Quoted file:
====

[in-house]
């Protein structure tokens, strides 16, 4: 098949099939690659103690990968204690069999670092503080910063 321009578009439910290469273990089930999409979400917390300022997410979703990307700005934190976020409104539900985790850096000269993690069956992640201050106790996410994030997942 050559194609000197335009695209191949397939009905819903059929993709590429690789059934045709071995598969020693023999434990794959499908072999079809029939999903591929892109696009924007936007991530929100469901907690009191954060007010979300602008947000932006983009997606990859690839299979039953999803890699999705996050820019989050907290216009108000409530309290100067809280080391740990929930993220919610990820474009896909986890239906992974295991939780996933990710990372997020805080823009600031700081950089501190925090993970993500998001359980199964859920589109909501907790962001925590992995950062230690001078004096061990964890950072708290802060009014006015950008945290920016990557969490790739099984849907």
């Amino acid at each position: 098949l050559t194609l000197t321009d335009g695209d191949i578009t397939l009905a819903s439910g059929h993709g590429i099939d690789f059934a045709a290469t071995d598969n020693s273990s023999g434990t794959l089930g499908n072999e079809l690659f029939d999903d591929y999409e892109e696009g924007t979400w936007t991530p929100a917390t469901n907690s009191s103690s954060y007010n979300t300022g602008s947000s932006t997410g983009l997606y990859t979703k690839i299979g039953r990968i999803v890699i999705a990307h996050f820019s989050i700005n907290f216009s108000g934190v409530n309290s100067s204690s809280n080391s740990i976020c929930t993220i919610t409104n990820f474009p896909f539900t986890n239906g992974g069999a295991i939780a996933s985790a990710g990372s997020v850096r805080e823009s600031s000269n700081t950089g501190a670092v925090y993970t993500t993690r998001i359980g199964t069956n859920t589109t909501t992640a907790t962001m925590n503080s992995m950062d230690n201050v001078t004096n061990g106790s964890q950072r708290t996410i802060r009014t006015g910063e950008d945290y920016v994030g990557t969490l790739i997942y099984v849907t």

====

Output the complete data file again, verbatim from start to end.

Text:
[in-house]
């Protein structure tokens, strides 16, 4: 098949099939690659103690990968204690069999670092503080910063 321009578009439910290469273990089930999409979400917390300022997410979703990307700005934190976020409104539900985790850096000269993690069956992640201050106790996410994030997942 050559194609000197335009695209191949397939009905819903059929993709590429690789059934045709071995598969020693023999434990794959499908072999079809029939999903591929892109696009924007936007991530929100469901907690009191954060007010979300602008947000932006983009997606990859690839299979039953999803890699999705996050820019989050907290216009108000409530309290100067809280080391740990929930993220919610990820474009896909986890239906992974295991939780996933990710990372997020805080823009600031700081950089501190925090993970993500998001359980199964859920589109909501907790962001925590992995950062230690001078004096061990964890950072708290802060009014006015950008945290920016990557969490790739099984849907």
């Amino acid at each position: 098949l050559t194609l000197t321009d335009g695209d191949i578009t397939l009905a819903s439910g059929h993709g590429i099939d690789f059934a045709a290469t071995d598969n020693s273990s023999g434990t794959l089930g499908n072999e079809l690659f029939d999903d591929y999409e892109e696009g924007t979400w936007t991530p929100a917390t469901n907690s009191s103690s954060y007010n979300t300022g602008s947000s932006t997410g983009l997606y990859t979703k690839i299979g039953r990968i999803v890699i999705a990307h996050f820019s989050i700005n907290f216009s108000g934190v409530n309290s100067s204690s809280n080391s740990i976020c929930t993220i919610t409104n990820f474009p896909f539900t986890n239906g992974g069999a295991i939780a996933s985790a990710g990372s997020v850096r805080e823009s600031s000269n700081t950089g501190a670092v925090y993970t993500t993690r998001i359980g199964t069956n859920t589109t909501t992640a907790t962001m925590n503080s992995m950062d230690n201050v001078t004096n061990g106790s964890q950072r708290t996410i802060r009014t006015g910063e950008d945290y920016v994030g990557t969490l790739i997942y099984v849907t």